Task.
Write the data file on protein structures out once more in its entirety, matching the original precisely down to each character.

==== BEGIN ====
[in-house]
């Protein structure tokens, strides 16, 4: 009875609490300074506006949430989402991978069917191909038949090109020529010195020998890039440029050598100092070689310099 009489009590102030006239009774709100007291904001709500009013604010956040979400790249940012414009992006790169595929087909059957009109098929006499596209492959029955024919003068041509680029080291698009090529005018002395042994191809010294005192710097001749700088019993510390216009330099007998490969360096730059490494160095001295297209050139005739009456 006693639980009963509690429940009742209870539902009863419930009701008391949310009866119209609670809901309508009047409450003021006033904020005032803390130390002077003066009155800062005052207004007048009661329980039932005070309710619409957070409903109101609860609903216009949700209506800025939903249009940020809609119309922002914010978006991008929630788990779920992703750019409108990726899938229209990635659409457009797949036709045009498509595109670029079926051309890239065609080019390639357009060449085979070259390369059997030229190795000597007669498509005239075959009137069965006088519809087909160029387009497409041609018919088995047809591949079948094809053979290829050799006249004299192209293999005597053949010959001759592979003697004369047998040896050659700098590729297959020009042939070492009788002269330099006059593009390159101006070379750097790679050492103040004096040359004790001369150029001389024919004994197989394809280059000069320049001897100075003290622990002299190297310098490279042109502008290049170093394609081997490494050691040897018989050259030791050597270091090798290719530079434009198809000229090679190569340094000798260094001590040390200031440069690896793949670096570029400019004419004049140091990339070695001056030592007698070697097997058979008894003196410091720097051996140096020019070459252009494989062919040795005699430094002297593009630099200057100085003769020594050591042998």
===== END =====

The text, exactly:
[in-house]
């Protein structure tokens, strides 16, 4: 009875609490300074506006949430989402991978069917191909038949090109020529010195020998890039440029050598100092070689310099 009489009590102030006239009774709100007291904001709500009013604010956040979400790249940012414009992006790169595929087909059957009109098929006499596209492959029955024919003068041509680029080291698009090529005018002395042994191809010294005192710097001749700088019993510390216009330099007998490969360096730059490494160095001295297209050139005739009456 006693639980009963509690429940009742209870539902009863419930009701008391949310009866119209609670809901309508009047409450003021006033904020005032803390130390002077003066009155800062005052207004007048009661329980039932005070309710619409957070409903109101609860609903216009949700209506800025939903249009940020809609119309922002914010978006991008929630788990779920992703750019409108990726899938229209990635659409457009797949036709045009498509595109670029079926051309890239065609080019390639357009060449085979070259390369059997030229190795000597007669498509005239075959009137069965006088519809087909160029387009497409041609018919088995047809591949079948094809053979290829050799006249004299192209293999005597053949010959001759592979003697004369047998040896050659700098590729297959020009042939070492009788002269330099006059593009390159101006070379750097790679050492103040004096040359004790001369150029001389024919004994197989394809280059000069320049001897100075003290622990002299190297310098490279042109502008290049170093394609081997490494050691040897018989050259030791050597270091090798290719530079434009198809000229090679190569340094000798260094001590040390200031440069690896793949670096570029400019004419004049140091990339070695001056030592007698070697097997058979008894003196410091720097051996140096020019070459252009494989062919040795005699430094002297593009630099200057100085003769020594050591042998």